Today, my mother celebrates eighty seven years of life. The eighth of this month is Mother’s Day here in the U.S. and on the nineteenth, my parents will celebrate sixty-six years of married life. But right now, I want to celebrate and acknowledge her birthday.
She has repeatedly told me all that she doesn’t want. She doesn’t want, or even like going out to eat. She doesn’t want a cake as she is trying to cut down on sweets (but I have a plan). She doesn’t want flowers as she can’t take care of them. Materially she has everything she needs and she is in process of trying to clear out excess stuff so she doesn’t need more brought in the house. With all of those don’ts, what does one actually do? How about acknowledge and say thank you.
My mother has always been my champion. Back when I was in school she took on teachers for various reasons on my behalf. The one she loves to share and tell time and again is the time she took on the teacher, the assistant principle and principle all at the same time. Over a failed grade over my handwriting. It was and is horrendous. Bad to the point at times I can’t even read what I wrote. She went to battle, and she won. The failing grade was changed to reflect the knowledge of assignment not how well or badly my handwriting was.
She always told us that if someone tried to get us into a situation that we knew was wrong, all we had to do was place it on her shoulders. “No, we can’t do that because mom said no”. I don’t recall ever using it, though I probably should have a time or two.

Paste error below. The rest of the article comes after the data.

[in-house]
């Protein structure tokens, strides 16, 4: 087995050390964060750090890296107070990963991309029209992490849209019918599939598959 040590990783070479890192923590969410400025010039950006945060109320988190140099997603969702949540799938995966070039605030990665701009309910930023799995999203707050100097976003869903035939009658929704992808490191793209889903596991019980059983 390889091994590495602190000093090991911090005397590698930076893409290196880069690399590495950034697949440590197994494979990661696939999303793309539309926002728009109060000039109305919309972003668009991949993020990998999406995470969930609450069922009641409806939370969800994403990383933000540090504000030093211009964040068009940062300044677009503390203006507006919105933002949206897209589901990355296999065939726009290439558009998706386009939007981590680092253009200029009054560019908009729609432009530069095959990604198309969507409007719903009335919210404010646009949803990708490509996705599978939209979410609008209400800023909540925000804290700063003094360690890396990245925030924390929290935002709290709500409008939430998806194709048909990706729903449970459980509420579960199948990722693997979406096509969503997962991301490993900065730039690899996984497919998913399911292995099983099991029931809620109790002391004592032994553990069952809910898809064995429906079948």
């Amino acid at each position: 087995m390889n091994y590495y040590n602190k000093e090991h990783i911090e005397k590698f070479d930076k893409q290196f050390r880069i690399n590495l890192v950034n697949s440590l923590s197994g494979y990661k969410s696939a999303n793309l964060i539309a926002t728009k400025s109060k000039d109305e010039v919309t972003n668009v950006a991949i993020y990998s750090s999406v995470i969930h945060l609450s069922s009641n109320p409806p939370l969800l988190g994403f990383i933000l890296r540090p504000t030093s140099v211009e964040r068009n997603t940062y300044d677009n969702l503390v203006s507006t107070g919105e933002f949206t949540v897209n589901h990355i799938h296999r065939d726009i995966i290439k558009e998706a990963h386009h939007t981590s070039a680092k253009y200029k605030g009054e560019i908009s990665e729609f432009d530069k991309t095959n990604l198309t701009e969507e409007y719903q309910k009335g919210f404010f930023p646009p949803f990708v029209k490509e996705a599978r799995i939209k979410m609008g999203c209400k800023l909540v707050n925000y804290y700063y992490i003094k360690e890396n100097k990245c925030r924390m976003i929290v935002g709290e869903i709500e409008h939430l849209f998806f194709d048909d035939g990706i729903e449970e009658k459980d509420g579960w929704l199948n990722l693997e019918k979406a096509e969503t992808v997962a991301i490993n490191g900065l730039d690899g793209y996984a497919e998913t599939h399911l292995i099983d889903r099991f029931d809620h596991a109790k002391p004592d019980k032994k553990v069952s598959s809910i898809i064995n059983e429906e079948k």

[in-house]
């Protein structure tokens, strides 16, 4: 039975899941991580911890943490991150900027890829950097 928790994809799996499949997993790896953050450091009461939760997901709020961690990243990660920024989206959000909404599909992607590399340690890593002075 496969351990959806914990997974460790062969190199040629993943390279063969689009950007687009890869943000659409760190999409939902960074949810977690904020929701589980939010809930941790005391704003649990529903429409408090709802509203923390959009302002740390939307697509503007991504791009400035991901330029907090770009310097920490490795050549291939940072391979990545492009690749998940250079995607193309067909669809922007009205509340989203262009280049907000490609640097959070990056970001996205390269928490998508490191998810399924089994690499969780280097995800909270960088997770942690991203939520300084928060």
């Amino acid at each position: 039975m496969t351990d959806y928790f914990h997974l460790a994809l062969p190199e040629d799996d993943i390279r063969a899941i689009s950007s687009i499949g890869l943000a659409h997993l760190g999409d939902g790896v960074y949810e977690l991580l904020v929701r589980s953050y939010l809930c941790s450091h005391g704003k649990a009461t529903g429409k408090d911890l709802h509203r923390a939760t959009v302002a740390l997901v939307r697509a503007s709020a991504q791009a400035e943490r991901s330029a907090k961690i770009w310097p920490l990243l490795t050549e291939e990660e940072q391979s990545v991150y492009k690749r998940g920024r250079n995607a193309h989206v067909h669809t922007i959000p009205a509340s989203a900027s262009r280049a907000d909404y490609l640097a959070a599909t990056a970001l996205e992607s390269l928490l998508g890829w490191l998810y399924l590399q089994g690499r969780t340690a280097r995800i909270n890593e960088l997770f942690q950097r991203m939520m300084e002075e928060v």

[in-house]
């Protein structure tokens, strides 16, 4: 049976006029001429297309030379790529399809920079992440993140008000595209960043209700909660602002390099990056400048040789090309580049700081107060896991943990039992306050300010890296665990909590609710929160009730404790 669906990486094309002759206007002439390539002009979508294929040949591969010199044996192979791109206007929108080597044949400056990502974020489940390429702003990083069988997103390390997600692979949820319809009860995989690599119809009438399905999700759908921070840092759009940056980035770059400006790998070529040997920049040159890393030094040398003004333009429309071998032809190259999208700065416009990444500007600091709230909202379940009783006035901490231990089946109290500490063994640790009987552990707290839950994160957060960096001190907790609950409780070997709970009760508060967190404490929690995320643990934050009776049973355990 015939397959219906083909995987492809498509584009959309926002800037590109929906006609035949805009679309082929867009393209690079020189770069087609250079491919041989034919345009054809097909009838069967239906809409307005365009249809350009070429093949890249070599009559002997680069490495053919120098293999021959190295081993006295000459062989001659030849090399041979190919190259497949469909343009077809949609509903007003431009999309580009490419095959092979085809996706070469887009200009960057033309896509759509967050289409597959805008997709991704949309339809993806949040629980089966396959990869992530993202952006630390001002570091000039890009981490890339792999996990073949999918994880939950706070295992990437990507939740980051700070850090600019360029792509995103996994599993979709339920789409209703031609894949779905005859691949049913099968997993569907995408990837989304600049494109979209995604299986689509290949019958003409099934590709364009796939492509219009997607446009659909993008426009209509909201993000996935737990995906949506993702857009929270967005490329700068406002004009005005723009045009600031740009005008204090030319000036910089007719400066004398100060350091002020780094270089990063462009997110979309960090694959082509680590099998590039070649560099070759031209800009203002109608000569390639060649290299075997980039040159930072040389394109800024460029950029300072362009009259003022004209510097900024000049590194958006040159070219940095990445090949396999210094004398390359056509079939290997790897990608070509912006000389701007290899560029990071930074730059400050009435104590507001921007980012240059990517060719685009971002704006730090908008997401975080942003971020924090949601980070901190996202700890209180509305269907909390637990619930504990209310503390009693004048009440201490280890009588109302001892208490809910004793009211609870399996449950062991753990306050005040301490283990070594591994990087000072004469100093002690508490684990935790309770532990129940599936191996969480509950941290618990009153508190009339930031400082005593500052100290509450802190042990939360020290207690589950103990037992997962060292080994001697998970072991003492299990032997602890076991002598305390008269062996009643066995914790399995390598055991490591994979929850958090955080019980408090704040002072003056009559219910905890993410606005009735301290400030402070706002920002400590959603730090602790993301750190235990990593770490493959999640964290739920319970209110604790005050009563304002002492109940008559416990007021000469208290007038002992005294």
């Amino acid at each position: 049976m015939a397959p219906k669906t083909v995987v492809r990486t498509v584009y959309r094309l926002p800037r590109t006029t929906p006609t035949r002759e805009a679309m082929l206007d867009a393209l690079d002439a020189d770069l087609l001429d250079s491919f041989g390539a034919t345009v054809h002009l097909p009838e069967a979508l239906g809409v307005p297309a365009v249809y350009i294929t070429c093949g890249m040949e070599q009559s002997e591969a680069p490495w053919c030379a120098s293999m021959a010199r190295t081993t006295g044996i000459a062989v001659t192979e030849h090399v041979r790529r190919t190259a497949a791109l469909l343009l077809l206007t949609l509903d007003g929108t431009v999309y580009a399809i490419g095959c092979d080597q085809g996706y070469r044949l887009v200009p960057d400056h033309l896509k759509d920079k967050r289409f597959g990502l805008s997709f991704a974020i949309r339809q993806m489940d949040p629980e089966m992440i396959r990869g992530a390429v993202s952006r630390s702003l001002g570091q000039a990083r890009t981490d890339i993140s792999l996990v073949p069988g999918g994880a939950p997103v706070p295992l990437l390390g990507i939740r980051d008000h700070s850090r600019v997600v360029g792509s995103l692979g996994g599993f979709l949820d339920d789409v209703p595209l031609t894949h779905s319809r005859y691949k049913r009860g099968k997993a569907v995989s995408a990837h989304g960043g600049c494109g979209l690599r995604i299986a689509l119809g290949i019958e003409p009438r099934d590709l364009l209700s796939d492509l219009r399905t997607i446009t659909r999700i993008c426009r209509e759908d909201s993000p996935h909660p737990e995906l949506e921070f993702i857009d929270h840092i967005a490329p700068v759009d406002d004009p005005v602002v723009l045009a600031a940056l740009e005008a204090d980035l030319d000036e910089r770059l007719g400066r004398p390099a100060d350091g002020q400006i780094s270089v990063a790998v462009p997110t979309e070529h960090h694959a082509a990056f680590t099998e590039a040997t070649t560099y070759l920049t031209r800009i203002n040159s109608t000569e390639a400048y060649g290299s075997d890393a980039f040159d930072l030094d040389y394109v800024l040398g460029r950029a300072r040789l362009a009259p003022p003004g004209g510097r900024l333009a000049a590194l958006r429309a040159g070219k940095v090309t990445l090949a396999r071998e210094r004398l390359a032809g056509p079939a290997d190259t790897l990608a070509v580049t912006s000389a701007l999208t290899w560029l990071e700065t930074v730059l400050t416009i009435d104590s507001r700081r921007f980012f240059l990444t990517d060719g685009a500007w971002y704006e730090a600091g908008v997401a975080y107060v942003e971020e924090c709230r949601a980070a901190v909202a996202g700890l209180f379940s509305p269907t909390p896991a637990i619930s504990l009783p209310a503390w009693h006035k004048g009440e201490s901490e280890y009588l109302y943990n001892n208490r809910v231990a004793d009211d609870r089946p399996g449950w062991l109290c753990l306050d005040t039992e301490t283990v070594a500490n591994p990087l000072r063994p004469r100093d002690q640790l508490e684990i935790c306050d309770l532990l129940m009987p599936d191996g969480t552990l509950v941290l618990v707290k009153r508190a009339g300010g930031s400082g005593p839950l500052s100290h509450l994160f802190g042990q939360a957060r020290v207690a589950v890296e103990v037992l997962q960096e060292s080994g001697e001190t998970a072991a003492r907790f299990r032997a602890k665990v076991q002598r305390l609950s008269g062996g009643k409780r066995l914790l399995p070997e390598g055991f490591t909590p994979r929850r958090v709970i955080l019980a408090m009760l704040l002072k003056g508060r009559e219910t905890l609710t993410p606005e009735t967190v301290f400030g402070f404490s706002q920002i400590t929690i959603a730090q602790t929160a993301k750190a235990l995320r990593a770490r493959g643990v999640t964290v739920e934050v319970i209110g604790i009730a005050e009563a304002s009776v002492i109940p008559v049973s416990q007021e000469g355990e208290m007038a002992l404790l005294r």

As a youth we were on vacation when we came across this suspension bridge. I was (and to a point still am) terrified of heights. Especially when what I’m trying to cross won’t be still. Dad took my brothers on across while mom walked behind me encouraging me forward. We did make it, but those men behind us who had been highly intoxicated at the beginning, were stone cold sober by the time we all stepped off the bridge.
She was there for me when I needed the money to get a bus ticket home when escaping a bad marriage. She was there for me, helping me rebuild my life.
When my son was born she was there for me at every turn and experience.
Today she is eighty-seven, she may not be as physically strong as she once was, but she is still a warrior. I watched her stand up to protect what is hers more than once. Taking on injustice and disrespect with the determination and tenacity of one who knows when they are right. All the while appreciative of those who show respect and compassion. She is polite, respectful, all the things one hopes to deal with, as long as it is shown to her. She buys candy for her great grandchildren. She offers hugs and lessons. She gives love always reminding us, telling us almost daily, family is everything. Not only telling us, but living those words.
Happy birthday mom. We do love you.
This is such a wonderful way to honor your parents, Rebecca! God bless your family. ❤️🙏🏻
What a precious mother you have had. I think about my mother at least once everyday, she has been gone for 4 years.